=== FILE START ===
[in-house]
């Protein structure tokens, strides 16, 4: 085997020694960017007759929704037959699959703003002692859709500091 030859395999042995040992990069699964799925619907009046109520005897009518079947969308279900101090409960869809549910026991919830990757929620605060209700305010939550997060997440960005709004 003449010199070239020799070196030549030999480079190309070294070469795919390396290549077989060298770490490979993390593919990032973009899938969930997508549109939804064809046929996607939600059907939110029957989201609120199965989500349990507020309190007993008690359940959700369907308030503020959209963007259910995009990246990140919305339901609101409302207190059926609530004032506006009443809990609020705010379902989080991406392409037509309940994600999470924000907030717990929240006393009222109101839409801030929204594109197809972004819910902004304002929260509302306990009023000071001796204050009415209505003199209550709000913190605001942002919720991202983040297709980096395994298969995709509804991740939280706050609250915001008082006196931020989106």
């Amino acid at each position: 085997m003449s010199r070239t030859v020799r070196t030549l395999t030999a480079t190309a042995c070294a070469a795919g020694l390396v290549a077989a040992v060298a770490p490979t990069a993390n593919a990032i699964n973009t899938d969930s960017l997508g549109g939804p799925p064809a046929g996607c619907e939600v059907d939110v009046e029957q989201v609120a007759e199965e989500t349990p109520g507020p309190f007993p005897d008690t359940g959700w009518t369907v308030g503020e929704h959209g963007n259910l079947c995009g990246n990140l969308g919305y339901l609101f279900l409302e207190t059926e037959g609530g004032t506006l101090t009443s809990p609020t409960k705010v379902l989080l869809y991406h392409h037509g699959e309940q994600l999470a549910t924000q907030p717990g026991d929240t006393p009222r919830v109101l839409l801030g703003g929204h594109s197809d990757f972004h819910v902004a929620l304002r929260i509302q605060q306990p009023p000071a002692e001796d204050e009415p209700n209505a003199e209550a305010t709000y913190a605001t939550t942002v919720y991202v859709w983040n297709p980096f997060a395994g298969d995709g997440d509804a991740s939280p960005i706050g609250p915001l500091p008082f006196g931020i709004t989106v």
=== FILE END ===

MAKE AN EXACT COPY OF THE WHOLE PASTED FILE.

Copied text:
[in-house]
């Protein structure tokens, strides 16, 4: 085997020694960017007759929704037959699959703003002692859709500091 030859395999042995040992990069699964799925619907009046109520005897009518079947969308279900101090409960869809549910026991919830990757929620605060209700305010939550997060997440960005709004 003449010199070239020799070196030549030999480079190309070294070469795919390396290549077989060298770490490979993390593919990032973009899938969930997508549109939804064809046929996607939600059907939110029957989201609120199965989500349990507020309190007993008690359940959700369907308030503020959209963007259910995009990246990140919305339901609101409302207190059926609530004032506006009443809990609020705010379902989080991406392409037509309940994600999470924000907030717990929240006393009222109101839409801030929204594109197809972004819910902004304002929260509302306990009023000071001796204050009415209505003199209550709000913190605001942002919720991202983040297709980096395994298969995709509804991740939280706050609250915001008082006196931020989106």
């Amino acid at each position: 085997m003449s010199r070239t030859v020799r070196t030549l395999t030999a480079t190309a042995c070294a070469a795919g020694l390396v290549a077989a040992v060298a770490p490979t990069a993390n593919a990032i699964n973009t899938d969930s960017l997508g549109g939804p799925p064809a046929g996607c619907e939600v059907d939110v009046e029957q989201v609120a007759e199965e989500t349990p109520g507020p309190f007993p005897d008690t359940g959700w009518t369907v308030g503020e929704h959209g963007n259910l079947c995009g990246n990140l969308g919305y339901l609101f279900l409302e207190t059926e037959g609530g004032t506006l101090t009443s809990p609020t409960k705010v379902l989080l869809y991406h392409h037509g699959e309940q994600l999470a549910t924000q907030p717990g026991d929240t006393p009222r919830v109101l839409l801030g703003g929204h594109s197809d990757f972004h819910v902004a929620l304002r929260i509302q605060q306990p009023p000071a002692e001796d204050e009415p209700n209505a003199e209550a305010t709000y913190a605001t939550t942002v919720y991202v859709w983040n297709p980096f997060a395994g298969d995709g997440d509804a991740s939280p960005i706050g609250p915001l500091p008082f006196g931020i709004t989106v």